Beacon Street Diary
Archives: July 2018
The latest additions to our New England's Hidden Histories program are three collections of association records representing a diverse set of Massachusetts churches. These early records offer insight into the administration of geographically linked churches and the communities these conferences fostered. They afford a look into the installations and ordinations of ministers, and the controversies surrounding some of these appointments. The records also include ecclesiastical councils for disciplinary cases, highlighting how these early associations provided fellowship between individual churches and pastors. These collections represent some of the earliest direct foundations for the Massachusetts Conference of the United Church of Christ.
Berkshire Association of Congregational Ministers
The Berkshire Association was formed in 1763. Due to its significant size, the association separated into two distinct organizations in 1852 — the Berkshire North and Berkshire South Associations. Included within this collection are four volumes of association and ecclesiastical records which cover a broad range of topics including meeting minutes, voting records, committee reports, copies of founding documents, and council results. This collection also includes extensive records related to disciplinary cases and controversies within the conference.
The first mention of the Hampden Association — divided into East and West — is in the Massachusetts General Association meeting in 1814, though the association dates to a much earlier year. The bulk of this collection is association minutes and reports, which broadly contain meeting minutes and records of votes, ordination proceedings, the results of ecclesiastical councils, discussions of religious matters, and disciplinary cases. Also included in this collection are a volume of association records, which includes the association constitution, and correspondence related to religious and ministerial matters.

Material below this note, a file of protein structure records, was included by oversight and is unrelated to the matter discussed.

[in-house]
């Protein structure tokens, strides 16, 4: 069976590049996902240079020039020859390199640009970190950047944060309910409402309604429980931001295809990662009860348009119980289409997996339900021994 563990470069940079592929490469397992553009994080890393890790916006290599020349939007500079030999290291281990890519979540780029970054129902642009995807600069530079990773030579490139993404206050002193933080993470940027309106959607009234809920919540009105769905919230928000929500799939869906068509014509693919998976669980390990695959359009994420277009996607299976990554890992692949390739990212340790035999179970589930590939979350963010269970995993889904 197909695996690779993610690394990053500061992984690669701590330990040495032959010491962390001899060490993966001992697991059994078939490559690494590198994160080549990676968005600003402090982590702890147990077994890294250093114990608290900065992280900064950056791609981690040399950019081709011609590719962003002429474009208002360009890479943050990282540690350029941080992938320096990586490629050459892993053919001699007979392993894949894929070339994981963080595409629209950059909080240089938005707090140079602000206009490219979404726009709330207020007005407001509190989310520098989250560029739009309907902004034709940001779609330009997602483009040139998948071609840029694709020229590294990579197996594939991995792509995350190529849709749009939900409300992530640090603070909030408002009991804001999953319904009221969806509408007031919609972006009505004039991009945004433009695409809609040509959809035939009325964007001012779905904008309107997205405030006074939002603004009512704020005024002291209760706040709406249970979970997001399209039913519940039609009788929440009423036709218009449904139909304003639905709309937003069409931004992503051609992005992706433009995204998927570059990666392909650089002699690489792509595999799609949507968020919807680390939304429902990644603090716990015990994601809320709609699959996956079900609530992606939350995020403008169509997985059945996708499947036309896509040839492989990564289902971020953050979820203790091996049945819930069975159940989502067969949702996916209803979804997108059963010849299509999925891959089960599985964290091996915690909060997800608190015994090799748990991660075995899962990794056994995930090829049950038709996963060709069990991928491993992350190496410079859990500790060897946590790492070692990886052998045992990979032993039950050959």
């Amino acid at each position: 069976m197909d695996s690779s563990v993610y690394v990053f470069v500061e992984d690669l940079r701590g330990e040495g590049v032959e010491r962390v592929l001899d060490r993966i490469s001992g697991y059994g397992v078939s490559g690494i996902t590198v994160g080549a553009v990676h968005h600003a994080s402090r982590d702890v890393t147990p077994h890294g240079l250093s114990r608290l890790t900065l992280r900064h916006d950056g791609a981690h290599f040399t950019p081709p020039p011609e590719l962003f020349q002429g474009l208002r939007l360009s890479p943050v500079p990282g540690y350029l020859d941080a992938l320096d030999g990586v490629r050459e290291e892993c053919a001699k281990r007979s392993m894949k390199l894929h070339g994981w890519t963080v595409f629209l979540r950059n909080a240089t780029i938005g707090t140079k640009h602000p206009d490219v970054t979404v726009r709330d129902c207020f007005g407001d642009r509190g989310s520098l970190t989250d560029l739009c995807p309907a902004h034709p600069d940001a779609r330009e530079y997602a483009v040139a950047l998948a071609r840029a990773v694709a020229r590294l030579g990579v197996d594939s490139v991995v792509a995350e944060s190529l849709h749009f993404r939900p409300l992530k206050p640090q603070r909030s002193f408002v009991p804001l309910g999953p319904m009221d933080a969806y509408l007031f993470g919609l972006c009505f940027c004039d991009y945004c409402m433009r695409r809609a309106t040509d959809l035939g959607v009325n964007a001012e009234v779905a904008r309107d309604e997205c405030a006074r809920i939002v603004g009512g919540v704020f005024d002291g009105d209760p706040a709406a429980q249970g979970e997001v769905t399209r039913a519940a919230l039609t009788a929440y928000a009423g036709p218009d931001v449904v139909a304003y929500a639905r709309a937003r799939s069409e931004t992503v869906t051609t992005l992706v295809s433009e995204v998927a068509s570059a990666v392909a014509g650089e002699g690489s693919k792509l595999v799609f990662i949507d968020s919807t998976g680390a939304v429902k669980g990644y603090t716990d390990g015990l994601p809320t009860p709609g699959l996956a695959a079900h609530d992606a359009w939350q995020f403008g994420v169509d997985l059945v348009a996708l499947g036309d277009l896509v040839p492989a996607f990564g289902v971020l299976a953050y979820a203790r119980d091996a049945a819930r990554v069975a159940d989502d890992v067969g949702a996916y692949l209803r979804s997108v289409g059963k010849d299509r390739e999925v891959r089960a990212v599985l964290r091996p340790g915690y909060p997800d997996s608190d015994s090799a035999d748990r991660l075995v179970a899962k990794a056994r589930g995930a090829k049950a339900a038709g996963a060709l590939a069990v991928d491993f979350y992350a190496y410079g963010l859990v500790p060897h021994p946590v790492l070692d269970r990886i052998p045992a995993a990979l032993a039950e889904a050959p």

The Marlborough Association was formed and first met in 1725 in the house of Rev. Robert Breck, the second minister of the Marlborough First Parish Church. The association dealt with "cases of conscience, questions of difficulty in church discipline, or matters of disagreement, between the parties in a church, or between pastor and people." Due to declining membership, the ministers decided to dissolve the association in 1814. This collection includes two volumes of records which contain meeting minutes and the results of votes, committee reports, membership lists, and copies of the association's founding documents.
Special ThanksNational Endowment for the Humanities: Exploring the human endeavor.
Any views, findings, conclusions, or recommendations expressed in this resource do not necessarily represent those of the National Endowment for the Humanities.
All of our online resources will be available as usual. If you have questions for the staff, please send an email or leave a voicemail, and we'll get back to you when we return to the office on Thursday.
We hope you have a safe and happy celebration.
image of fireworks over the Charles River in Boston courtesy of Pablo Valerio via Wikimedia Commons